Months later -- in October 1965 -- DeLaughter, Drane and Fuller were arrested, and later convicted in federal court, in the beating of William C. Davis, an employee of Drane's accused by the three of the theft of a slot machine motor. Although Dist. Atty. Falkenheiner initially investigated this case through the Grand Jury, the FBI later made it part of its comprehensive Concordia probe and made it an example of local police brutality. Records indicate Davis, a white man, left the parish under the FBI's protection until a federal trial on the violation of his civil rights could be held in Monroe.
In the late 1970s, when seeking a parole for his federal convictions relating to Morville and the beating of Davis, DeLaughter would only admit to "backhanding" Davis a few times. He took the "fifth" during his trial, refusing to answer any questions.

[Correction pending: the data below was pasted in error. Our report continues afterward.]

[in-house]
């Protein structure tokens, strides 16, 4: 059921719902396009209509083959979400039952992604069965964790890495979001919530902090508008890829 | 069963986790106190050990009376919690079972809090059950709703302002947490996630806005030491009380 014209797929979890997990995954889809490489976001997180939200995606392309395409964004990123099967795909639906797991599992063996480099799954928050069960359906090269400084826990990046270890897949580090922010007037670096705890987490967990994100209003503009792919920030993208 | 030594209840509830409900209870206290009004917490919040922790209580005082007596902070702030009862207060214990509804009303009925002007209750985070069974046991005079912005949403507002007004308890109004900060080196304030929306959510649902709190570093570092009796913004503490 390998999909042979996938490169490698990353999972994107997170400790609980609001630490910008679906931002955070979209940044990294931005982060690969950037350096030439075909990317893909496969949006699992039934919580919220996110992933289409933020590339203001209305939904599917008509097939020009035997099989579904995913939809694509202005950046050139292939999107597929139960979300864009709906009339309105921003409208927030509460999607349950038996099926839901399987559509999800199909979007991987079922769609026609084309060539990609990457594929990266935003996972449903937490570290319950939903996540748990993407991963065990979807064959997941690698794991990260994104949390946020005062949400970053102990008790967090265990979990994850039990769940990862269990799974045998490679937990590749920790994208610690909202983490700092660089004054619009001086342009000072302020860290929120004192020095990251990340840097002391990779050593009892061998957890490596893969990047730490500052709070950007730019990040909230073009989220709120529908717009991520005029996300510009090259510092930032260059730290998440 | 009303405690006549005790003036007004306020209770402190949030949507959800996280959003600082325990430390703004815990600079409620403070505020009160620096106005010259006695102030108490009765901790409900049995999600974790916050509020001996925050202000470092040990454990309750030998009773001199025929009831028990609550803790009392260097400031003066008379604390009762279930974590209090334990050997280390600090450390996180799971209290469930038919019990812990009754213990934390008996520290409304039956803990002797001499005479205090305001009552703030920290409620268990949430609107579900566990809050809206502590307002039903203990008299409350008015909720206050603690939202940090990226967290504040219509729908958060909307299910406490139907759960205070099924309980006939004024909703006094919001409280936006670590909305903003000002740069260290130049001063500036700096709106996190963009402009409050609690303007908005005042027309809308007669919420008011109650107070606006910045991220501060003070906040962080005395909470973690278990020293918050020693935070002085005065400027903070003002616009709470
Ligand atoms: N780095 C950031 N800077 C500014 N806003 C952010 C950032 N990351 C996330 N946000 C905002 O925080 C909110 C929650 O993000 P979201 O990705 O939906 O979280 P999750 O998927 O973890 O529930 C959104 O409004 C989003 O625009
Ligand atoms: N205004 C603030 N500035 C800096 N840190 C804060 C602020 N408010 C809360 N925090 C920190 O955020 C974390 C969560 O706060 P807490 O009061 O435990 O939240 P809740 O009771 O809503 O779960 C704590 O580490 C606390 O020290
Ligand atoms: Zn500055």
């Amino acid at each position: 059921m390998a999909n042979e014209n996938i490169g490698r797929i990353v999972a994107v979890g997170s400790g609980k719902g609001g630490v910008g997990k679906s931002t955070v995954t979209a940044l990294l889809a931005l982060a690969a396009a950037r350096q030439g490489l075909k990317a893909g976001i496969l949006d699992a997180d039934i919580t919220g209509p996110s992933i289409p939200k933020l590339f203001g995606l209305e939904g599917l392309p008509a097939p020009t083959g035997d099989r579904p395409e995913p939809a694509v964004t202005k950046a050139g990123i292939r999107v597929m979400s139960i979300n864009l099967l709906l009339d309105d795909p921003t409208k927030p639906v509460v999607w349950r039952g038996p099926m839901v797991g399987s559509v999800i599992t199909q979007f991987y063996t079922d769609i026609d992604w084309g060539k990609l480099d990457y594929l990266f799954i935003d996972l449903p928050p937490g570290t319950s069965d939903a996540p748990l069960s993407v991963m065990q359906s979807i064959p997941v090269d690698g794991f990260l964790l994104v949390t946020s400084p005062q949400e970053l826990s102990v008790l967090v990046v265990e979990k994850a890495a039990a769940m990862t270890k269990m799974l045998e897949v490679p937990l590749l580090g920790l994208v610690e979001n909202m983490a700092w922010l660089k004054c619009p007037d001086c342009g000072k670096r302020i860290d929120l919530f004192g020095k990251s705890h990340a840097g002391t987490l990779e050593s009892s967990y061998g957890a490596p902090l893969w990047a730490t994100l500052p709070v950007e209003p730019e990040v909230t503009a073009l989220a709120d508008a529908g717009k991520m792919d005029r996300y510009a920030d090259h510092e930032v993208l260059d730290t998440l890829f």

In 1967, Raymond Keathley, a longtime sheriff's deputy fired by Sheriff Noah Cross in 1966 when he ran against him in the sheriff's election, said he saw Davis in a jail cell at the old parish courthouse after the 1964 beating. He said Davis' face "was swollen and covered with blood. One eye was completely closed and the other was nearly closed."
Keathley reported to the FBI that he had learned that "DeLaughter started drinking at the (Ferriday) jail and after becoming intoxicated, he severely struck the victim. DeLaughter removed the victim from the Ferriday jail and took him to Blackie Drane's warehouse where he was attacked and beaten by DeLaughter" with the assistance of Fuller. Davis was later taken to the parish jail. DeLaughter and Drane were accused of using a cattle prod in the attack on Davis.